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"Day by day we are losing our daylight, and by late May it will be dark 24 hours a day. There is no leaving here during the winter, as the weather conditions and darkness make flying too dangerous. To stay the winter you must pass an extensive psychological examination to determine if you can handle the darkness and isolation."
- A stray travelogue of the Antarctic on an expatriate site called TalesMag.
Travelogues on the web are like that - you never know where you'll find a great recount. Where travel gradually dissolves cultural boundaries, backpacking sparks new bonds that find their way online in the form of travelogues, message boards, forums and chats. Here's where a foreigner to India will be warned about touts around the Taj Mahal, amateur trekkers will be advised on the right kind of water filter to carry, and intrepid travellers will tell you of better alternatives to sushi in Japan.
When you've thought of a destination, a good place to search for travelogues and travellers (who've been there) is BootsN'all. Apart from 'voices of experience', the site has human guides who direct you through a particular region. There is a trip planner section, and lots of useful articles.
Sorting travelogues country-wise is Travel Pod. Since the writer's email address is usually available here, he or she may be extremely happy to further discuss the region with you. You can also put up your own travelogue here, password-protect it, and decide whether you want just your friends, or everyone on the planet to read it. A high point here is a very active message board, with topics ranging from 'Teaching English in Asia' to 'Backpacking in Thailand in May.'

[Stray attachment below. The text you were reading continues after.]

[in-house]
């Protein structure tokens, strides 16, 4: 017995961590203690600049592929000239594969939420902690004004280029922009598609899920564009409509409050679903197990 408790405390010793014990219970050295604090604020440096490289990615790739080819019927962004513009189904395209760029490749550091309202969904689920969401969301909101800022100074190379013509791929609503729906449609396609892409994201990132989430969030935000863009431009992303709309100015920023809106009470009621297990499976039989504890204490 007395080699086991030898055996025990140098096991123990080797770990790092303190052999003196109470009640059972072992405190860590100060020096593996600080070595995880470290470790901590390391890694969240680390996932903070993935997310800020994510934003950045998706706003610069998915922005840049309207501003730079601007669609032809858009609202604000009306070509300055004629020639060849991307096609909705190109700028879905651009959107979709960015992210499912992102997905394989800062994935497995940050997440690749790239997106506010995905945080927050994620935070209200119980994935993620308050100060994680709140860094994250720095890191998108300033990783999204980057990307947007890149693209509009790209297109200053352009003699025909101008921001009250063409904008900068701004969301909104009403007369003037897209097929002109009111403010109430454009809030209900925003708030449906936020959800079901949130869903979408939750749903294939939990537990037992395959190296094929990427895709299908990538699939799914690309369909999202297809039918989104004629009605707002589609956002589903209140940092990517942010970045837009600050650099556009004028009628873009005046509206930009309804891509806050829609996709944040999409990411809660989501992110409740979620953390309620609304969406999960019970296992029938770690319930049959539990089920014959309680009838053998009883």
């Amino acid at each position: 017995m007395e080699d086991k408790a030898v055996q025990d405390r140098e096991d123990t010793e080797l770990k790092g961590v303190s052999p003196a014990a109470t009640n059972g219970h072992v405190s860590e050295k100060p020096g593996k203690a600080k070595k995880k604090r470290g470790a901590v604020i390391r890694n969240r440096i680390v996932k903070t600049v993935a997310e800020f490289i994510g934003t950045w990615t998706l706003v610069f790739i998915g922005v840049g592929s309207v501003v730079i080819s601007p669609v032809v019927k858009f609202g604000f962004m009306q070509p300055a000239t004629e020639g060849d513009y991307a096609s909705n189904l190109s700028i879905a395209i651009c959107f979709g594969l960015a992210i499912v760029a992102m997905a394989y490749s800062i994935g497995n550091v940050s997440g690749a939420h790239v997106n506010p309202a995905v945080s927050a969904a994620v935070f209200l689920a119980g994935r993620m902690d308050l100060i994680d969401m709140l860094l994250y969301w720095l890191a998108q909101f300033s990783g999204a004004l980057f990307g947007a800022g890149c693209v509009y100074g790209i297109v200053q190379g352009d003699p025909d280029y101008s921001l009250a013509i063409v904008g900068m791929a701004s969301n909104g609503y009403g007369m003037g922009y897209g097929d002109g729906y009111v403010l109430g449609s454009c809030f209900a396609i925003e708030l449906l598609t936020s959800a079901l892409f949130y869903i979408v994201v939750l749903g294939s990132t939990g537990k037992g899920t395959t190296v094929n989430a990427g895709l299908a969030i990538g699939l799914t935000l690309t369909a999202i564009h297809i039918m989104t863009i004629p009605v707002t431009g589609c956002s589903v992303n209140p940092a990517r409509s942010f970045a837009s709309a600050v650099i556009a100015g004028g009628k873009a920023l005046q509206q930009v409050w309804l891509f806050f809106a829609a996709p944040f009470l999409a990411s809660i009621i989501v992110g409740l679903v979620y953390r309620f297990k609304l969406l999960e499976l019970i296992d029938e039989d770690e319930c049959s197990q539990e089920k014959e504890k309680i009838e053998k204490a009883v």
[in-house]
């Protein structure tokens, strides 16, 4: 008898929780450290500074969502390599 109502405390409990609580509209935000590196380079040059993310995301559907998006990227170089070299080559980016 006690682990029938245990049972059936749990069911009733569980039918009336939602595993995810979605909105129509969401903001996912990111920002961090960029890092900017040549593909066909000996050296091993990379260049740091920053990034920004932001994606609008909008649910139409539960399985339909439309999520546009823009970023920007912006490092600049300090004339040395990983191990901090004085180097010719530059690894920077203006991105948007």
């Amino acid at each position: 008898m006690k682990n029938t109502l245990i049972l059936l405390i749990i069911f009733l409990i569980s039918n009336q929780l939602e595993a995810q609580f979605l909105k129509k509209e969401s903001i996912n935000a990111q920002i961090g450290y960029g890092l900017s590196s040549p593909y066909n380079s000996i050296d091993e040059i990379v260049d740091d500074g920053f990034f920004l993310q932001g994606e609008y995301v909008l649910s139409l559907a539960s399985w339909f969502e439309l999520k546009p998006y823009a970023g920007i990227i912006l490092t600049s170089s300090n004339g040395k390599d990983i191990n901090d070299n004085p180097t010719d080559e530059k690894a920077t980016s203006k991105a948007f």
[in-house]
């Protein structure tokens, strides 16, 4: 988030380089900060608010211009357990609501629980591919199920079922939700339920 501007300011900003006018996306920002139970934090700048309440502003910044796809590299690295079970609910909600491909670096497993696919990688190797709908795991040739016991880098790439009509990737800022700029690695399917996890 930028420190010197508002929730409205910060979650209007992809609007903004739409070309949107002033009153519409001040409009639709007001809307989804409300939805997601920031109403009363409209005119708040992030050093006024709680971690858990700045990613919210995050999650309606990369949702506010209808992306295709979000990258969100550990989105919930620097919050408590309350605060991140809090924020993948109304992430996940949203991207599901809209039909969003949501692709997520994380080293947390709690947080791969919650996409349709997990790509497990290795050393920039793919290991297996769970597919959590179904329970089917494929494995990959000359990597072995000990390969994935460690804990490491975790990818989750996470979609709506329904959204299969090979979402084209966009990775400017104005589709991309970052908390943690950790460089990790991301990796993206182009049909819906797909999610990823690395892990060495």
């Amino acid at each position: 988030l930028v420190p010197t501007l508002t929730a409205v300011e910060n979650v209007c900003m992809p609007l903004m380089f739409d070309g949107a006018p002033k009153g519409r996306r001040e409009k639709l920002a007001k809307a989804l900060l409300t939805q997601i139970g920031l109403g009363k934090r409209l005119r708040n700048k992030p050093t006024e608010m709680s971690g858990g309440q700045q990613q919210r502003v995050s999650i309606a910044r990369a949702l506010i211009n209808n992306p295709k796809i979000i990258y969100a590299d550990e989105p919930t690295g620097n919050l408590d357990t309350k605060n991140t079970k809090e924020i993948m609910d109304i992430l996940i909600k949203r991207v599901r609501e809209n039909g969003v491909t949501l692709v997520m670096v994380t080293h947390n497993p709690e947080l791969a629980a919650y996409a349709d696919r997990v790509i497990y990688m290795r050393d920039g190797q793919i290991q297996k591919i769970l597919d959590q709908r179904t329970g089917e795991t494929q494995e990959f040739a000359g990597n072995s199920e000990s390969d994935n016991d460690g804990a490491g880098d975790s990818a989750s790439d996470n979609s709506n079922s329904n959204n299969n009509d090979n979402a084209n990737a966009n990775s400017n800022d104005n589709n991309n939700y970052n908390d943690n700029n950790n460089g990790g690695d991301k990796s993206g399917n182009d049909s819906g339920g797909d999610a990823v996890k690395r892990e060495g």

For travelogues spruced with practical regional tips like which side of the road to drive on, safety issues, internet café points, etc. try the Travel Library. It boasts personal accounts and trip reports of countries spanning Africa, Asia, Caribbean, Central America, Europe, Pacific and the Antarctic. It also has lots of official information like a Tourism Offices Worldwide Directory, contact information of official tourist boards, and more.
Though informal, the style of travel reports at Around The Worlds is also practical, with subheads such as places to eat at, main attractions and places to stay, at any place you're interested in. Another simple site focussing solely on travelogues is Travel Experiences. It's pretty easy to upload your travelogue here, so you can tell your friends and family to take a look.
At The Argonauts, the travelogues have an accent on adventure, and are often written by regular travel writers rather than mere travellers. Yahoo Travelogues is a storehouse of travelogues, organised by country and activity. Lots of travellers also congregate at sites like Culture Connect and ItchyFeet.
For professional travelogues, you could try Concierge, the Conde Nast Traveller magazine online. Expect well-written, well-researched articles spanning topics from 'The sexiest hotel pools in America' to 'Island hopping in Turkey and Greece'. Try your luck at the 'Where are you?' contest, where you need to identify the spot of a given photograph to win. Another unique resource is the 'Find your ideal destination' section, where you give the site a general choice of area, budget, activity preferences, pastime preferences, and weather, and it suggests an ideal spot for you to go. Fodors too makes for enjoyable reading with stories like 'The unthinkable: L.A. without a car' and 'Insider tricks for eight hot cities.'